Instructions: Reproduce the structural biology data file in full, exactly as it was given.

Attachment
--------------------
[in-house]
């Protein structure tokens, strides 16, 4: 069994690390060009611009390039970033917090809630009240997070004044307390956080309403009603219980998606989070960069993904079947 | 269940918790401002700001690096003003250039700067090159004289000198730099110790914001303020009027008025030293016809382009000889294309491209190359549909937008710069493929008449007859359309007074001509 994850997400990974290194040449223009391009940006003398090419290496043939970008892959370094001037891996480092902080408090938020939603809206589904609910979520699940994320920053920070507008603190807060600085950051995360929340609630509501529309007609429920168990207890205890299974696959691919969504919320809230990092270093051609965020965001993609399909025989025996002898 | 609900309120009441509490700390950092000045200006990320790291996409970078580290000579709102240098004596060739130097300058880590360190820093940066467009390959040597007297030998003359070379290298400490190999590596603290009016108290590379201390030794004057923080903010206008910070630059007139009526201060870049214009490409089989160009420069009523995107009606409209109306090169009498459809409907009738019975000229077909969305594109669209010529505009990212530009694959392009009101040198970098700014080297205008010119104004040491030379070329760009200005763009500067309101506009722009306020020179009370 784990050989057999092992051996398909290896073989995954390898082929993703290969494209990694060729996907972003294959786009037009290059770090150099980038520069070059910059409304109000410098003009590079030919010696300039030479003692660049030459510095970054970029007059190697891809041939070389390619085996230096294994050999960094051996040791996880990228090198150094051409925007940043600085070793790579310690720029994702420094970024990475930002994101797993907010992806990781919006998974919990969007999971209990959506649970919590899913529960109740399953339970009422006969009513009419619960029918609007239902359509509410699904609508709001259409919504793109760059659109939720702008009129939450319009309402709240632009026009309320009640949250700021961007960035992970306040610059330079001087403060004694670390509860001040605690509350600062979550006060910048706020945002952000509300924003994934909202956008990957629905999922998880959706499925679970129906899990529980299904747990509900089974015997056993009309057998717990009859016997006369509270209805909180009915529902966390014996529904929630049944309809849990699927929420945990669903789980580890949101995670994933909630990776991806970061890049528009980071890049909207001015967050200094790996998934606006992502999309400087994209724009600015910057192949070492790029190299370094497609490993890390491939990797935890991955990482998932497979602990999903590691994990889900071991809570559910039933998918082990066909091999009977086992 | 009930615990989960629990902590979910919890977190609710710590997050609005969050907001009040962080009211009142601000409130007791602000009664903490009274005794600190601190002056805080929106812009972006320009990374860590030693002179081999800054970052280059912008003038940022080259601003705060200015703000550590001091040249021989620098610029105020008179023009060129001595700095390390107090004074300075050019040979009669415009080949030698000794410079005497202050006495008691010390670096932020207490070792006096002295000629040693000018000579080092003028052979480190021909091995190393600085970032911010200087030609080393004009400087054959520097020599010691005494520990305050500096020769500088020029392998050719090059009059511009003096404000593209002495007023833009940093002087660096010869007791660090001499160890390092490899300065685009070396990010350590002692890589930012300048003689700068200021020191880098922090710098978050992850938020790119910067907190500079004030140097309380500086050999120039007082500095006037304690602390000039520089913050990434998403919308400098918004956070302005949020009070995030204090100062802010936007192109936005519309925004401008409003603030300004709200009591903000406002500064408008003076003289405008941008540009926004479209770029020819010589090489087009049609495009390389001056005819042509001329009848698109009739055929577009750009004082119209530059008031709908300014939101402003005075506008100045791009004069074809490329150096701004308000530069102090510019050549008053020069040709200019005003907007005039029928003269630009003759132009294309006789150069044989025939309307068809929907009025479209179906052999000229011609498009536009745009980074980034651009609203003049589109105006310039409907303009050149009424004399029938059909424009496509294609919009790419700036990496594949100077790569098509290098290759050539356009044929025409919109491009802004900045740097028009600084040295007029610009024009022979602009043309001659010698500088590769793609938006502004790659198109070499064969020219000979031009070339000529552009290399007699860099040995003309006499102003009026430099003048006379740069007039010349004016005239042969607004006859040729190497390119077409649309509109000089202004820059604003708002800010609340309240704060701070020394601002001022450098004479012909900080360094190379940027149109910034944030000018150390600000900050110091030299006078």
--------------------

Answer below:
[in-house]
């Protein structure tokens, strides 16, 4: 069994690390060009611009390039970033917090809630009240997070004044307390956080309403009603219980998606989070960069993904079947 | 269940918790401002700001690096003003250039700067090159004289000198730099110790914001303020009027008025030293016809382009000889294309491209190359549909937008710069493929008449007859359309007074001509 994850997400990974290194040449223009391009940006003398090419290496043939970008892959370094001037891996480092902080408090938020939603809206589904609910979520699940994320920053920070507008603190807060600085950051995360929340609630509501529309007609429920168990207890205890299974696959691919969504919320809230990092270093051609965020965001993609399909025989025996002898 | 609900309120009441509490700390950092000045200006990320790291996409970078580290000579709102240098004596060739130097300058880590360190820093940066467009390959040597007297030998003359070379290298400490190999590596603290009016108290590379201390030794004057923080903010206008910070630059007139009526201060870049214009490409089989160009420069009523995107009606409209109306090169009498459809409907009738019975000229077909969305594109669209010529505009990212530009694959392009009101040198970098700014080297205008010119104004040491030379070329760009200005763009500067309101506009722009306020020179009370 784990050989057999092992051996398909290896073989995954390898082929993703290969494209990694060729996907972003294959786009037009290059770090150099980038520069070059910059409304109000410098003009590079030919010696300039030479003692660049030459510095970054970029007059190697891809041939070389390619085996230096294994050999960094051996040791996880990228090198150094051409925007940043600085070793790579310690720029994702420094970024990475930002994101797993907010992806990781919006998974919990969007999971209990959506649970919590899913529960109740399953339970009422006969009513009419619960029918609007239902359509509410699904609508709001259409919504793109760059659109939720702008009129939450319009309402709240632009026009309320009640949250700021961007960035992970306040610059330079001087403060004694670390509860001040605690509350600062979550006060910048706020945002952000509300924003994934909202956008990957629905999922998880959706499925679970129906899990529980299904747990509900089974015997056993009309057998717990009859016997006369509270209805909180009915529902966390014996529904929630049944309809849990699927929420945990669903789980580890949101995670994933909630990776991806970061890049528009980071890049909207001015967050200094790996998934606006992502999309400087994209724009600015910057192949070492790029190299370094497609490993890390491939990797935890991955990482998932497979602990999903590691994990889900071991809570559910039933998918082990066909091999009977086992 | 009930615990989960629990902590979910919890977190609710710590997050609005969050907001009040962080009211009142601000409130007791602000009664903490009274005794600190601190002056805080929106812009972006320009990374860590030693002179081999800054970052280059912008003038940022080259601003705060200015703000550590001091040249021989620098610029105020008179023009060129001595700095390390107090004074300075050019040979009669415009080949030698000794410079005497202050006495008691010390670096932020207490070792006096002295000629040693000018000579080092003028052979480190021909091995190393600085970032911010200087030609080393004009400087054959520097020599010691005494520990305050500096020769500088020029392998050719090059009059511009003096404000593209002495007023833009940093002087660096010869007791660090001499160890390092490899300065685009070396990010350590002692890589930012300048003689700068200021020191880098922090710098978050992850938020790119910067907190500079004030140097309380500086050999120039007082500095006037304690602390000039520089913050990434998403919308400098918004956070302005949020009070995030204090100062802010936007192109936005519309925004401008409003603030300004709200009591903000406002500064408008003076003289405008941008540009926004479209770029020819010589090489087009049609495009390389001056005819042509001329009848698109009739055929577009750009004082119209530059008031709908300014939101402003005075506008100045791009004069074809490329150096701004308000530069102090510019050549008053020069040709200019005003907007005039029928003269630009003759132009294309006789150069044989025939309307068809929907009025479209179906052999000229011609498009536009745009980074980034651009609203003049589109105006310039409907303009050149009424004399029938059909424009496509294609919009790419700036990496594949100077790569098509290098290759050539356009044929025409919109491009802004900045740097028009600084040295007029610009024009022979602009043309001659010698500088590769793609938006502004790659198109070499064969020219000979031009070339000529552009290399007699860099040995003309006499102003009026430099003048006379740069007039010349004016005239042969607004006859040729190497390119077409649309509109000089202004820059604003708002800010609340309240704060701070020394601002001022450098004479012909900080360094190379940027149109910034944030000018150390600000900050110091030299006078």